Detection of radionuclides from a nuclear test provides the clinching evidence to back up initial detection provided by seismic monitoring stations. A portion of the fission products are released in days and weeks following a nuclear explosion. In particular these stations will seek to detect radionuclide noble gasses like Xenon and Argon.
Given the North Korean claim that it conducted a test of a small H-bomb / thermonuclear device, it will be crucial to detect isotopes of Argon (Ar-37) in order to verify the North Korean claim. Though the Argon levels in the atmosphere are low, the international community does not have any prior experience in detecting Argon following nuclear tests. If the North Koreans had conducted a thermonuclear test, most of the residual products would not travel very far and would settle close to the site of the explosion.
In addition, the North Korean leadership has attempted to prevent venting by burying the nuclear device under hard rock like granite. Given this, the probability of cracks developing in the aftermath of a test is less, thereby reducing the chances of detecting radionuclides from the test as observed in the 2009 and 2013 tests. Though radionuclide stations in Japan have begun collecting radionuclide samples, a final analysis will be available after 50-60 days following the test.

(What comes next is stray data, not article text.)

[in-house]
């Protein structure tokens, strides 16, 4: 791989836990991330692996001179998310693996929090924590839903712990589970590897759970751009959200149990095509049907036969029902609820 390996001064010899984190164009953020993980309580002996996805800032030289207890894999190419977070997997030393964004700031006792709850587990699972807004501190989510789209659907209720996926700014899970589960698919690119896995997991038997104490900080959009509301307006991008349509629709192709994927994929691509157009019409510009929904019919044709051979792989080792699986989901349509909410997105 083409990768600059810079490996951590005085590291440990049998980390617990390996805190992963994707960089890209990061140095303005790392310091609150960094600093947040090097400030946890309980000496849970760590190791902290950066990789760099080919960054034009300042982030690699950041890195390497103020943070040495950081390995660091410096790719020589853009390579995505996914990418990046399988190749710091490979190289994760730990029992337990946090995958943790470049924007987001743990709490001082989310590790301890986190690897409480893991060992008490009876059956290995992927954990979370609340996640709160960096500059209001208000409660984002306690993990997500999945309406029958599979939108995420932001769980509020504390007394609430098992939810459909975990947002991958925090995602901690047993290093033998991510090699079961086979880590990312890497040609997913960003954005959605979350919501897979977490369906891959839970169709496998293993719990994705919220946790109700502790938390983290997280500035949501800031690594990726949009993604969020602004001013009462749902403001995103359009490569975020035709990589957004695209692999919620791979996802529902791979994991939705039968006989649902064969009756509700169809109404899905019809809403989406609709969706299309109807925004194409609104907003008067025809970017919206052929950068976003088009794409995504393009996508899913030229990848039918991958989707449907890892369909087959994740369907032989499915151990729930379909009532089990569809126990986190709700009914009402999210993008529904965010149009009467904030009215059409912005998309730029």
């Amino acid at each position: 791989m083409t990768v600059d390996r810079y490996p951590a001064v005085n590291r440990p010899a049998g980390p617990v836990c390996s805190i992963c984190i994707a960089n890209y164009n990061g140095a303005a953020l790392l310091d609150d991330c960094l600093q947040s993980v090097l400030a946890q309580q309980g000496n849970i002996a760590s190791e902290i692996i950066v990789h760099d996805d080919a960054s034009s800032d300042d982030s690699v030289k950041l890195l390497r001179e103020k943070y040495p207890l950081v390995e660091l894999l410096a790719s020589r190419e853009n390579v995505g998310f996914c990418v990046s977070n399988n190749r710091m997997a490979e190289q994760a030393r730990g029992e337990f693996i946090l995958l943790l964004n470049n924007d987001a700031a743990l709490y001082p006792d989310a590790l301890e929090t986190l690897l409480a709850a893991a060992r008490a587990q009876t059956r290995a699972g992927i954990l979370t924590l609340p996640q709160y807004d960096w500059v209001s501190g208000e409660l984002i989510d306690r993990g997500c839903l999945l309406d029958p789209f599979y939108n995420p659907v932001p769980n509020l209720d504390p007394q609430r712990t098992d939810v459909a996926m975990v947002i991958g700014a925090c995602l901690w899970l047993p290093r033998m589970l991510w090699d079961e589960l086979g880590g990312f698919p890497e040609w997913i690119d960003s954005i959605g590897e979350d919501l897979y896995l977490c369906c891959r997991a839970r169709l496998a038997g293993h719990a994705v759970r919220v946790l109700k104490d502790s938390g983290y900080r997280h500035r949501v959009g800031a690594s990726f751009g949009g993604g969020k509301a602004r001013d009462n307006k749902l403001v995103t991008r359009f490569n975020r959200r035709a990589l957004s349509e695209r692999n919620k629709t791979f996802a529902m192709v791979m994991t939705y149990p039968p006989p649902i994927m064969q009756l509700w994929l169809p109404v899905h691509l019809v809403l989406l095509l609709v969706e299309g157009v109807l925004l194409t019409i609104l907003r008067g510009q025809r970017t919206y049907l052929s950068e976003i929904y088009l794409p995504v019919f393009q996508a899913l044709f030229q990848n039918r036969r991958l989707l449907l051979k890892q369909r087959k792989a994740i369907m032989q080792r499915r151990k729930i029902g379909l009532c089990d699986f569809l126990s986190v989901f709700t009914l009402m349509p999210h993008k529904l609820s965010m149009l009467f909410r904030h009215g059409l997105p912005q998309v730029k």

In short, the CTBTO’s International Monitoring System (IMS) of seismic stations worked very well in near-time detection and identification of the North Korean nuclear test. The radionuclide network is in the process of collecting and analysing samples of fission products released from the North Korean test. Therefore, it is possible that we might eventually have a definitive answer to the question as to whether North Korea tested a thermonuclear device.
However, the fact that Pyongyang conducted its fourth nuclear test is itself a worrying fact given that it could enable the Kim regime to work towards miniaturizing its nuclear warhead and launch them using long range missiles. This will be possible if North Korea modifies its Unha-3 launch vehicle into a ballistic missile. Trajectory analysis using the Quo Vadis software developed at the National Institute of Advanced Studies (NIAS), Bangalore points to the fact that North Korea could launch a 1000kg payload (which is sufficient to carry a nuclear warhead) on the modified Unha-3 to reach Alaska and northern Canada. Further reduction of the mass of the payload might allow the missile to target parts of western United States.
In the past, global responses to the North Korean nuclear and missile tests have largely been restricted to condemnation, passing resolutions and sanctioning its nuclear and missile programmes. These have proven largely ineffective in forcing the North Korean regime to change course as recent plans to launch a satellite in February 2016 highlight. Sanctioning the North Korean economy and its leadership seems to be the best possible short-term option available to the international community. The question is whether those required hard choices will be made to properly deal with North Korea. If not, it will be matters as usual in the Korean Peninsula.